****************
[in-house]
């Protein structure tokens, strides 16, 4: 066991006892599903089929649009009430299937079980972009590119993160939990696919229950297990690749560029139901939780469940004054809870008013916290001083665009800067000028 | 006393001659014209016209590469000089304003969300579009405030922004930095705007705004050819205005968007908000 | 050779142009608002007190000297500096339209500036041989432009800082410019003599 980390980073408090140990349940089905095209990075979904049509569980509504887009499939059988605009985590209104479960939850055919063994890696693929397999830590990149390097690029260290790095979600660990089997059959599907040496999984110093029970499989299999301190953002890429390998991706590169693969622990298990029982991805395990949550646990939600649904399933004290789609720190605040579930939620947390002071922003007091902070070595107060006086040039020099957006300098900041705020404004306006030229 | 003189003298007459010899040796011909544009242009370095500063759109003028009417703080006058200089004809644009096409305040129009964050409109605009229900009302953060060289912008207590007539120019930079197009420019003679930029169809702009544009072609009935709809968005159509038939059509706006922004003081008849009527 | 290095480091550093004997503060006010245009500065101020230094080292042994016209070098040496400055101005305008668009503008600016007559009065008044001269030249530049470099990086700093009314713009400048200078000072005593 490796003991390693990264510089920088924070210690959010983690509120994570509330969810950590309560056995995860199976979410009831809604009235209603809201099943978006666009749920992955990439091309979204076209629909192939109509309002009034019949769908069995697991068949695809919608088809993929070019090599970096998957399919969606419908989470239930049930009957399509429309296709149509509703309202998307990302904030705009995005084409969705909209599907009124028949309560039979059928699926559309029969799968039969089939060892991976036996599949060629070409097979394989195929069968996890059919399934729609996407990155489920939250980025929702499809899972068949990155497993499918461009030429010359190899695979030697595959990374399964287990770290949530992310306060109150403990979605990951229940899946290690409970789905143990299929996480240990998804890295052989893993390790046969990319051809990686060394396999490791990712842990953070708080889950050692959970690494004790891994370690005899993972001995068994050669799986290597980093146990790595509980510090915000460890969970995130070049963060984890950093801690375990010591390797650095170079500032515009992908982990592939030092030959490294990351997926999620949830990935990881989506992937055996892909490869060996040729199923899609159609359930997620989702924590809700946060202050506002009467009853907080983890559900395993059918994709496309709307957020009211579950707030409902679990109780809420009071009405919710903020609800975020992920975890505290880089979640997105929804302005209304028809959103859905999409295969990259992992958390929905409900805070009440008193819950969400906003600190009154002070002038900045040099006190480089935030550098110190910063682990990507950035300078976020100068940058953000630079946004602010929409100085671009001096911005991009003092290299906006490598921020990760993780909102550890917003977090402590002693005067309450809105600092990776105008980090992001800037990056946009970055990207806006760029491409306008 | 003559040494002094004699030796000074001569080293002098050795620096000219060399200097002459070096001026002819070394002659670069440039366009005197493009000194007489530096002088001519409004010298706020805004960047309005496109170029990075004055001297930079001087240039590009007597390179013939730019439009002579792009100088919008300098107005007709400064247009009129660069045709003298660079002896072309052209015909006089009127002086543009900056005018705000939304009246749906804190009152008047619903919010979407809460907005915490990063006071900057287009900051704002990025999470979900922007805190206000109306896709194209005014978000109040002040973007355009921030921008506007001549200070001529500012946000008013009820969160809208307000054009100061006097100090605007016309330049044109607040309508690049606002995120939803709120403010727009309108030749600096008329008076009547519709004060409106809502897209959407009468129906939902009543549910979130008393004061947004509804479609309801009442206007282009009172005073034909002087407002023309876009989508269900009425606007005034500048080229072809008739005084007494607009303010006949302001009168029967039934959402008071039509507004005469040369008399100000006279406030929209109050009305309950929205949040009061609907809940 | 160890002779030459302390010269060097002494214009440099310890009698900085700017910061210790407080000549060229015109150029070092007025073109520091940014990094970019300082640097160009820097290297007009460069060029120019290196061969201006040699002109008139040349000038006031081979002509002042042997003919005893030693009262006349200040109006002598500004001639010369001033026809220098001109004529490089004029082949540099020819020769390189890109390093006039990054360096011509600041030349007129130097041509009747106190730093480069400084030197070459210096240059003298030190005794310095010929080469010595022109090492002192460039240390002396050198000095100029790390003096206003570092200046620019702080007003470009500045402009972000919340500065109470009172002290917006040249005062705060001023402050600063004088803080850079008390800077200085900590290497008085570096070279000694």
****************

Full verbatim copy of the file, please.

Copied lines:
[in-house]
């Protein structure tokens, strides 16, 4: 066991006892599903089929649009009430299937079980972009590119993160939990696919229950297990690749560029139901939780469940004054809870008013916290001083665009800067000028 | 006393001659014209016209590469000089304003969300579009405030922004930095705007705004050819205005968007908000 | 050779142009608002007190000297500096339209500036041989432009800082410019003599 980390980073408090140990349940089905095209990075979904049509569980509504887009499939059988605009985590209104479960939850055919063994890696693929397999830590990149390097690029260290790095979600660990089997059959599907040496999984110093029970499989299999301190953002890429390998991706590169693969622990298990029982991805395990949550646990939600649904399933004290789609720190605040579930939620947390002071922003007091902070070595107060006086040039020099957006300098900041705020404004306006030229 | 003189003298007459010899040796011909544009242009370095500063759109003028009417703080006058200089004809644009096409305040129009964050409109605009229900009302953060060289912008207590007539120019930079197009420019003679930029169809702009544009072609009935709809968005159509038939059509706006922004003081008849009527 | 290095480091550093004997503060006010245009500065101020230094080292042994016209070098040496400055101005305008668009503008600016007559009065008044001269030249530049470099990086700093009314713009400048200078000072005593 490796003991390693990264510089920088924070210690959010983690509120994570509330969810950590309560056995995860199976979410009831809604009235209603809201099943978006666009749920992955990439091309979204076209629909192939109509309002009034019949769908069995697991068949695809919608088809993929070019090599970096998957399919969606419908989470239930049930009957399509429309296709149509509703309202998307990302904030705009995005084409969705909209599907009124028949309560039979059928699926559309029969799968039969089939060892991976036996599949060629070409097979394989195929069968996890059919399934729609996407990155489920939250980025929702499809899972068949990155497993499918461009030429010359190899695979030697595959990374399964287990770290949530992310306060109150403990979605990951229940899946290690409970789905143990299929996480240990998804890295052989893993390790046969990319051809990686060394396999490791990712842990953070708080889950050692959970690494004790891994370690005899993972001995068994050669799986290597980093146990790595509980510090915000460890969970995130070049963060984890950093801690375990010591390797650095170079500032515009992908982990592939030092030959490294990351997926999620949830990935990881989506992937055996892909490869060996040729199923899609159609359930997620989702924590809700946060202050506002009467009853907080983890559900395993059918994709496309709307957020009211579950707030409902679990109780809420009071009405919710903020609800975020992920975890505290880089979640997105929804302005209304028809959103859905999409295969990259992992958390929905409900805070009440008193819950969400906003600190009154002070002038900045040099006190480089935030550098110190910063682990990507950035300078976020100068940058953000630079946004602010929409100085671009001096911005991009003092290299906006490598921020990760993780909102550890917003977090402590002693005067309450809105600092990776105008980090992001800037990056946009970055990207806006760029491409306008 | 003559040494002094004699030796000074001569080293002098050795620096000219060399200097002459070096001026002819070394002659670069440039366009005197493009000194007489530096002088001519409004010298706020805004960047309005496109170029990075004055001297930079001087240039590009007597390179013939730019439009002579792009100088919008300098107005007709400064247009009129660069045709003298660079002896072309052209015909006089009127002086543009900056005018705000939304009246749906804190009152008047619903919010979407809460907005915490990063006071900057287009900051704002990025999470979900922007805190206000109306896709194209005014978000109040002040973007355009921030921008506007001549200070001529500012946000008013009820969160809208307000054009100061006097100090605007016309330049044109607040309508690049606002995120939803709120403010727009309108030749600096008329008076009547519709004060409106809502897209959407009468129906939902009543549910979130008393004061947004509804479609309801009442206007282009009172005073034909002087407002023309876009989508269900009425606007005034500048080229072809008739005084007494607009303010006949302001009168029967039934959402008071039509507004005469040369008399100000006279406030929209109050009305309950929205949040009061609907809940 | 160890002779030459302390010269060097002494214009440099310890009698900085700017910061210790407080000549060229015109150029070092007025073109520091940014990094970019300082640097160009820097290297007009460069060029120019290196061969201006040699002109008139040349000038006031081979002509002042042997003919005893030693009262006349200040109006002598500004001639010369001033026809220098001109004529490089004029082949540099020819020769390189890109390093006039990054360096011509600041030349007129130097041509009747106190730093480069400084030197070459210096240059003298030190005794310095010929080469010595022109090492002192460039240390002396050198000095100029790390003096206003570092200046620019702080007003470009500045402009972000919340500065109470009172002290917006040249005062705060001023402050600063004088803080850079008390800077200085900590290497008085570096070279000694």